10.1.17 Tinsley’s Struggle

Tinsley seemed to adjust his first week in his new home. I spent a couple of hours each evening to show my love and support for him. I showed him how I organized each drawer for his T-shirts, pajamas, and underwear. I showed him how I arranged his closet. Since Tinsley can’t carry on a conversation with much clarity, I mostly sat with him to be emotionally present. Sometimes I kept him company while we watched TV. When he needed a smile, I gave it to him. When he spoke, I nodded to affirm his attempt to make conversation. When he was ready for bed, he would lie down. I would put my chair right beside his bed and hold his hand for another thirty minutes. When he fell asleep, I headed home.



But his sweet personality changed beginning the second week of living there. 

“Why did you do this to me?!” he asked.

“I followed your doctor’s medical advice to keep you safe,” I replied. “You were in the doctor’s office with me when Dr. Booton said “It’s past time. Tinsley needs a higher level of care.”

Tinsley didn’t remember that appointment. He observed other residents with their walkers and wheelchairs. He became agitated.

“See that?!” he asked while pointing at a woman in a wheelchair. “This is just ridiculous!” I interpreted his comment to mean that because he didn’t need help with walking, he didn’t belong there.

Tinsley remained convinced that he shouldn’t be there. I began to doubt myself. Did I make the right decision for Tinsley? Did I hear God’s voice accurately? Was it the right time? When I observed the majority of residents compared to Tinsley, I have to agree with him. He looked like a misfit. Unlike the other residents, Tinsley dressed neatly and had no mobility issues. Maybe this decision was premature.

I decided to call a family meeting. They had interacted with Tinsley since Mother’s death and have seen his quick decline. They also went through this kind of decision with their own parents. They listened intently as I shared tears of pain and discouragement. After an hour of dialogue, they reassured me that Tinsley needed more care than I could ever give him at home. They shared multiple reasons to support their conviction that I have done all I am able to do for Tinsley.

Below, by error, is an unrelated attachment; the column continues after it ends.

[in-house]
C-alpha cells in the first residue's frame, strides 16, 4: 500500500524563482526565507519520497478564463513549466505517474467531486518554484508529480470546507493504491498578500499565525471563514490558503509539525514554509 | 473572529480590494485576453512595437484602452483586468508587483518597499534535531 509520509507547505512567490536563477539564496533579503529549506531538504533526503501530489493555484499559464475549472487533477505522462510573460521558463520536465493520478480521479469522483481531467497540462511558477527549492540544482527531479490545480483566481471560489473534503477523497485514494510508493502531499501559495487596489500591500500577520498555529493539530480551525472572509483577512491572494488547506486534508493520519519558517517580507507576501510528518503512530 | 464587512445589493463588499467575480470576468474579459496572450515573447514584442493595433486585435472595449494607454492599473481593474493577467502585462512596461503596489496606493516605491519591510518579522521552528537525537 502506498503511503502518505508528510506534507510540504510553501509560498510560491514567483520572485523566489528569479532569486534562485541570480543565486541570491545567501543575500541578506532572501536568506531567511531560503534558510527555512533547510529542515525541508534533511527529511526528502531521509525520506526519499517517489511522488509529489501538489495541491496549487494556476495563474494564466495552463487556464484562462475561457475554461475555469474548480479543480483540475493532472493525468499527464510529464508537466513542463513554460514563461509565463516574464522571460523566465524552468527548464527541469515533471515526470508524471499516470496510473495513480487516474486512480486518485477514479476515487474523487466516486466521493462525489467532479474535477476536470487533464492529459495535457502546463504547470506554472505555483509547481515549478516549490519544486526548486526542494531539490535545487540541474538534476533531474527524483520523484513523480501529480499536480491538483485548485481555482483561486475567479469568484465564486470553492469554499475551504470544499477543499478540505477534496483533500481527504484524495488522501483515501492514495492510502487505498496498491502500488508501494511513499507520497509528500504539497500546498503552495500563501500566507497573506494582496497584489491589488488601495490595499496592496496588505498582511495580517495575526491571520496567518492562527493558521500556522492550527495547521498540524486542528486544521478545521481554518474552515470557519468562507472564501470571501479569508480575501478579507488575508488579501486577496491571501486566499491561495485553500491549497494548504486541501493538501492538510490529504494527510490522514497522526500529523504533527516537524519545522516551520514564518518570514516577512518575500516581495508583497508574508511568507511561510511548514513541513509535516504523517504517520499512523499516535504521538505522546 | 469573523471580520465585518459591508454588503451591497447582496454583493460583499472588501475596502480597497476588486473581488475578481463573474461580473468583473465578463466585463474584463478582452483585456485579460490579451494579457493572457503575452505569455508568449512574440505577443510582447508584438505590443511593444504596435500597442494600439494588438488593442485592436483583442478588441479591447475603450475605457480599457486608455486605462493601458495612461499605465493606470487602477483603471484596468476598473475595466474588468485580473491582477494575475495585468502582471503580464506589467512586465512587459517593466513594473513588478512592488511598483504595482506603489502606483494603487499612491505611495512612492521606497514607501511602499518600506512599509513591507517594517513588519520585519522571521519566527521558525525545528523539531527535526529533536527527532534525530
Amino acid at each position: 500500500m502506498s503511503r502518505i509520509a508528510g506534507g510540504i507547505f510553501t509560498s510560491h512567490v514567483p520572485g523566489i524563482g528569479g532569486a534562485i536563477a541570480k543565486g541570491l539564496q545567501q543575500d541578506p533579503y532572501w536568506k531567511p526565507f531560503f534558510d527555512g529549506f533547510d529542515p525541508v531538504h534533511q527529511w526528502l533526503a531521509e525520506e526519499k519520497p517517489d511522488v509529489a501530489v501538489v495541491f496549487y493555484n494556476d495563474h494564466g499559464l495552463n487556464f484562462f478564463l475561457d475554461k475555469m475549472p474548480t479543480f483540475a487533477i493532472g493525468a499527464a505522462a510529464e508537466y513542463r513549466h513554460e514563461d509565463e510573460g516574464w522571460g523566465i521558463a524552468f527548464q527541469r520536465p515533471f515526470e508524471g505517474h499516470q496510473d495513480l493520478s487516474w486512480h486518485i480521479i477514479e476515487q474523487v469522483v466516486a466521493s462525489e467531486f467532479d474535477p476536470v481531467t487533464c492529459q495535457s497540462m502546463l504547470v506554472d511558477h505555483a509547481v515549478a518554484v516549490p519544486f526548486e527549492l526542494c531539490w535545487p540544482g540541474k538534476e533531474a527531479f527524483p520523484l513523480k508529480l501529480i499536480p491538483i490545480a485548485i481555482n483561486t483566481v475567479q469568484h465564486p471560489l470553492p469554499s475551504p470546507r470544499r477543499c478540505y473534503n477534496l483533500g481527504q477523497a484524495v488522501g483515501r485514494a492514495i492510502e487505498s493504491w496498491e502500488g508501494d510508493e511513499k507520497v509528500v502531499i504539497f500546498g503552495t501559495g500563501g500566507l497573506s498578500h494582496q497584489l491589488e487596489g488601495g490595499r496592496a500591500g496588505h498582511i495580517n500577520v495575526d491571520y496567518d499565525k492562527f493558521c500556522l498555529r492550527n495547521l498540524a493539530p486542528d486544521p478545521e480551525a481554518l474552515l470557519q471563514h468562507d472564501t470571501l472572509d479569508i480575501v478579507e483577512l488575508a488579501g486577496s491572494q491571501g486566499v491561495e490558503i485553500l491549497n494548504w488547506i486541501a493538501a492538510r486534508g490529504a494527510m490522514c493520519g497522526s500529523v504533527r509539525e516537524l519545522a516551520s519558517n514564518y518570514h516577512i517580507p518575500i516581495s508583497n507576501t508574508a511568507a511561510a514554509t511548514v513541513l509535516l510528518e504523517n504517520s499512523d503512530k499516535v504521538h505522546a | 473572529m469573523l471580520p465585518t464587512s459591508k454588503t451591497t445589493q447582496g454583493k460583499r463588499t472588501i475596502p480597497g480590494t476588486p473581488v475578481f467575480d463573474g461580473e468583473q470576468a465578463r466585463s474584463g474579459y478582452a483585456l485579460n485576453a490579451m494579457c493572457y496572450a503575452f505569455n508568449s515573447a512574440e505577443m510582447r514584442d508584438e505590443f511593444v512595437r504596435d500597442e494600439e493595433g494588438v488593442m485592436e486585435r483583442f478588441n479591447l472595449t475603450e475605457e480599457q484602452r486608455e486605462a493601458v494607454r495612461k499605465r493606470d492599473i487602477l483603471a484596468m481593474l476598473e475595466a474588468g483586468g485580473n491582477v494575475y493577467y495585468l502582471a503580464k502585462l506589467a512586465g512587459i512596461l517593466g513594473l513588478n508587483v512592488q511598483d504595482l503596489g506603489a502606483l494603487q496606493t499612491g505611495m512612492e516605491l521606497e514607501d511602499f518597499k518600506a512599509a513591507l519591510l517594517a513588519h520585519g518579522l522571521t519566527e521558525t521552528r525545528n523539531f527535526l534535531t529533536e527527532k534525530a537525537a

But there was one person who felt it was the wrong decision, and he had no difficulty communicating that to me.

I showed up one Saturday to have supper with him. When he stepped into the dining room with me right behind him, he turned around and walked out of the dining area. I didn’t think much of it the first time. Then he would try again. He walked toward his table and saw me joining him, and he turned around and said, “No!” and walked out again.

“Tinsley, do you want me to leave?” I asked exasperated.

“YES!!!” he said angrily.

“I’m leaving now,” I said.


Each day that I showed up, it appeared that I was the trigger for his anger. When I arrived in the community room, he was calmly watching TV with other residents. But as soon as I hugged him and said hello, within five minutes he paced around the facility. He vented his frustrations.

“I need to get out of here,” he said. “Did you come in your car?” he asked.

“Yes,” I replied.

“I want to go home,” he said.

“This is your home,” I said.

“It is NOT!”


After a month went by, I decided to talk with the doctor. I expressed my concern that Tinsley seemed to have enough awareness to know what is going on.

“I need a second opinion. Did I make the right decision for Tinsley?” I asked. “For someone who has declined rapidly since my mother died, he sure seems to have clarity on what’s going on. He does NOT believe he needs to be here.”

“I have been doing this for sixteen years, and I promise you he is where he belongs,” Dr. Woodall said. “When I evaluated him, he became teary at times. He is still grieving the loss of Betty Ann. He is also deeply frustrated at his own loss of not being able to think clearly. He knows he’s confused, but can’t tag why. So there are many losses going on.”

The doctor and I agreed that I should not see Tinsley for at least a week to help him acclimate. I waited nine days because Tinsley’s sister would be in town to see him. We decided to see him together, which we hoped would be encouraging to Tinsley. Aunt Kathy brought a beautiful gift basket full of snacks Tinsley likes.

Aunt Kathy’s Snack Basket for Tinsley